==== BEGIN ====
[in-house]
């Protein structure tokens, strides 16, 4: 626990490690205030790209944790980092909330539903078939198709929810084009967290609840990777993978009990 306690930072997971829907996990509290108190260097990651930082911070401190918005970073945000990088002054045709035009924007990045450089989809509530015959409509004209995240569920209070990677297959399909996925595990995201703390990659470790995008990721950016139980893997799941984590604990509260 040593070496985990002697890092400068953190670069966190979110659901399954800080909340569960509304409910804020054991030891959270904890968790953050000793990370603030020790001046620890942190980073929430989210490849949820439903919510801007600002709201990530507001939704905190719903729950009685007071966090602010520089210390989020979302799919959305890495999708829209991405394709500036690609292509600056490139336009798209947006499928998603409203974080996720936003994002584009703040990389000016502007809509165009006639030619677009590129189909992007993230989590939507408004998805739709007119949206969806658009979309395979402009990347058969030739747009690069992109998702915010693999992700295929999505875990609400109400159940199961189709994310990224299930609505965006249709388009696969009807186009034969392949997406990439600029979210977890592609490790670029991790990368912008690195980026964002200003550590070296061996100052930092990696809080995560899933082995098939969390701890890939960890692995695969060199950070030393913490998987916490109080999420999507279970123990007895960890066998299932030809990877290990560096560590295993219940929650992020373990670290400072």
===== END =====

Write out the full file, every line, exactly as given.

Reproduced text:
[in-house]
């Protein structure tokens, strides 16, 4: 626990490690205030790209944790980092909330539903078939198709929810084009967290609840990777993978009990 306690930072997971829907996990509290108190260097990651930082911070401190918005970073945000990088002054045709035009924007990045450089989809509530015959409509004209995240569920209070990677297959399909996925595990995201703390990659470790995008990721950016139980893997799941984590604990509260 040593070496985990002697890092400068953190670069966190979110659901399954800080909340569960509304409910804020054991030891959270904890968790953050000793990370603030020790001046620890942190980073929430989210490849949820439903919510801007600002709201990530507001939704905190719903729950009685007071966090602010520089210390989020979302799919959305890495999708829209991405394709500036690609292509600056490139336009798209947006499928998603409203974080996720936003994002584009703040990389000016502007809509165009006639030619677009590129189909992007993230989590939507408004998805739709007119949206969806658009979309395979402009990347058969030739747009690069992109998702915010693999992700295929999505875990609400109400159940199961189709994310990224299930609505965006249709388009696969009807186009034969392949997406990439600029979210977890592609490790670029991790990368912008690195980026964002200003550590070296061996100052930092990696809080995560899933082995098939969390701890890939960890692995695969060199950070030393913490998987916490109080999420999507279970123990007895960890066998299932030809990877290990560096560590295993219940929650992020373990670290400072």